Hours went by of looking out the bus window, crossing the border into Albania, while suppressing my hunger with snack food and bottled water. We did make the occasional bathroom break and to quickly grab a bite of food, which consisted of more bags of crisps or packages of cookies.
Although I was traveling solo, I was not lonely. I have been solo traveling for years and it is always a good thing for the soul and mind. Until you have tried it, you may not understand that desire.
As on many of my solo trips, I did meet someone to talk to on the bus who was another solo traveler, and from Norway. We had recognized each other right away when we boarded the bus in Skopje, simply because we were both on a free walking tour just days before. Later on while we were in Tirana, we were on another free waking together, where we met other solo travelers from around the world. Who like us, were fascinated with the ideals of coming to Albania.
This is the thing with solo traveling, you are never really alone. Although the words “solo traveling” can strike up ideas of fear, loneliness or someone who has no friends, that is so far from the truth! We travel by ourselves to places that are sometimes forgotten because we can. There is a strong drive within solo travelers, a sort of pull so to speak. I suppose a bit of rebelliousness and over self-confidence in the mix. I cannot describe why we do it, it is a feeling that has no words. It is just something that we are and something that we do. It is like breathing.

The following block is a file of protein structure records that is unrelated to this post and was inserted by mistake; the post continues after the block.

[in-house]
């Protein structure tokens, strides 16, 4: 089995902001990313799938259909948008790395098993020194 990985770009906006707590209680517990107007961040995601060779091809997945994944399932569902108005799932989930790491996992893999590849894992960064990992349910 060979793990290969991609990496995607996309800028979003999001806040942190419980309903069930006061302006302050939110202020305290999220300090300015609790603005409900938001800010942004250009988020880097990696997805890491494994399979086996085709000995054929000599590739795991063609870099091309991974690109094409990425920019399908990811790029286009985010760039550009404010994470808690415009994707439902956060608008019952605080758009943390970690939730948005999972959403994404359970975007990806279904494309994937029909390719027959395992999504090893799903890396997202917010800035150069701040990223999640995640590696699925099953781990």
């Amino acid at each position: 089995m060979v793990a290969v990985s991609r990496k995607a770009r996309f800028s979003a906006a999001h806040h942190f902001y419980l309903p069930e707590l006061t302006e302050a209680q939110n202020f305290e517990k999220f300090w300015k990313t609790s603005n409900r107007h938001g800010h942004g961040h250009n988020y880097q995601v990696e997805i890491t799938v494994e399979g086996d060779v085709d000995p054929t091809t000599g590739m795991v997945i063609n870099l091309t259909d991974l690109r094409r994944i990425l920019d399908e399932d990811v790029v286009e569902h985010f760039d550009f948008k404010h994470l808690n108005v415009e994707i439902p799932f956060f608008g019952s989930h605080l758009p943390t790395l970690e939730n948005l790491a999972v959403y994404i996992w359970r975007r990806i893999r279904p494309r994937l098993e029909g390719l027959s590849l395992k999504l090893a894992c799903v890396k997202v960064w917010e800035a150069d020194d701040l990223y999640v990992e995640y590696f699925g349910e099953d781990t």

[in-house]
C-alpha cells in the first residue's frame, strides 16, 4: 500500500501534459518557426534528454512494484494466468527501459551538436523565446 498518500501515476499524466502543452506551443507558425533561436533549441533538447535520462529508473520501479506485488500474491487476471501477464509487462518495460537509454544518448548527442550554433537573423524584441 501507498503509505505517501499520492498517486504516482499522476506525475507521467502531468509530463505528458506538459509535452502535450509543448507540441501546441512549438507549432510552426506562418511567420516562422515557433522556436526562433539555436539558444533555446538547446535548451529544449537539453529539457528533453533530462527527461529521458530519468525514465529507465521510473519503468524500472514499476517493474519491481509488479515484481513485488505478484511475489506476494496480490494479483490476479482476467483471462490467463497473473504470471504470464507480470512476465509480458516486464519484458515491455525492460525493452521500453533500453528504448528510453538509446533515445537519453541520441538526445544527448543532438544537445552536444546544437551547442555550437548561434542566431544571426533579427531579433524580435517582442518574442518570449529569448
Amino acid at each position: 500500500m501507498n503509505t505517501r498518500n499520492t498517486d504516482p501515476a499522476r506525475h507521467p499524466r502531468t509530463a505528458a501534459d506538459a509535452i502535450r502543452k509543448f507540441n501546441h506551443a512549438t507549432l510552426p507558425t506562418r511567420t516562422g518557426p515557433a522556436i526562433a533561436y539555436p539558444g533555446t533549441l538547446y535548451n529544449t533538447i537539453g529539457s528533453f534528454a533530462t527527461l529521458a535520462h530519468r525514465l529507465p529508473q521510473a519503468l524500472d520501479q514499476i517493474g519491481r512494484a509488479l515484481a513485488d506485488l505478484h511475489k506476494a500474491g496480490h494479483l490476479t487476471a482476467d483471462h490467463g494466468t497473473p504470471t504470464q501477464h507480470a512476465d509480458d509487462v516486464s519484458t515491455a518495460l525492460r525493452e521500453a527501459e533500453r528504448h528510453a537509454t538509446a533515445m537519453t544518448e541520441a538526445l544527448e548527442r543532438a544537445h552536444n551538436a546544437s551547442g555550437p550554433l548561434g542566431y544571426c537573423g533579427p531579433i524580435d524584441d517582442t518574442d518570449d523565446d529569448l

Travel buddies will come in the most interesting ways of introductions and you can spot them out, like they are from your tribe. When you are on a bus, a train, your accomodations, a free walking tour or a day trip; you can meet the most interesting people who are also solo travelers. You start gravitating towards and attracting people, who are just like you while on your journeys.
I have met people from around the world that were my buddies for the day; exploring a city, having a meal, sharing conversation in a bus or train, and then saying good bye. Although, I have met other travelers who I still remain friends with on social media or have visited with them through the years. See, you are never alone, but you can choose to be alone when you want to be.
Once our bus had arrived in Tirana, I took a taxi to the apartment building where I was renting a flat for a few days. Although I situated myself in the center of the city and in a popular area, my driver could not find the address, of course. He decided to drop me off around the corner, and while motioning with his finger he said “It is there. Somewhere.” Somewhere?
This was definatley not the first time to have an instance like this happen. I have found myself repeatedly wandering around foreign streets with my luggage, trying to locate my flat or hotel, more than I care to recall. So, I grabbed my luggage, paid my fare and like magic, my travel wits kicked in.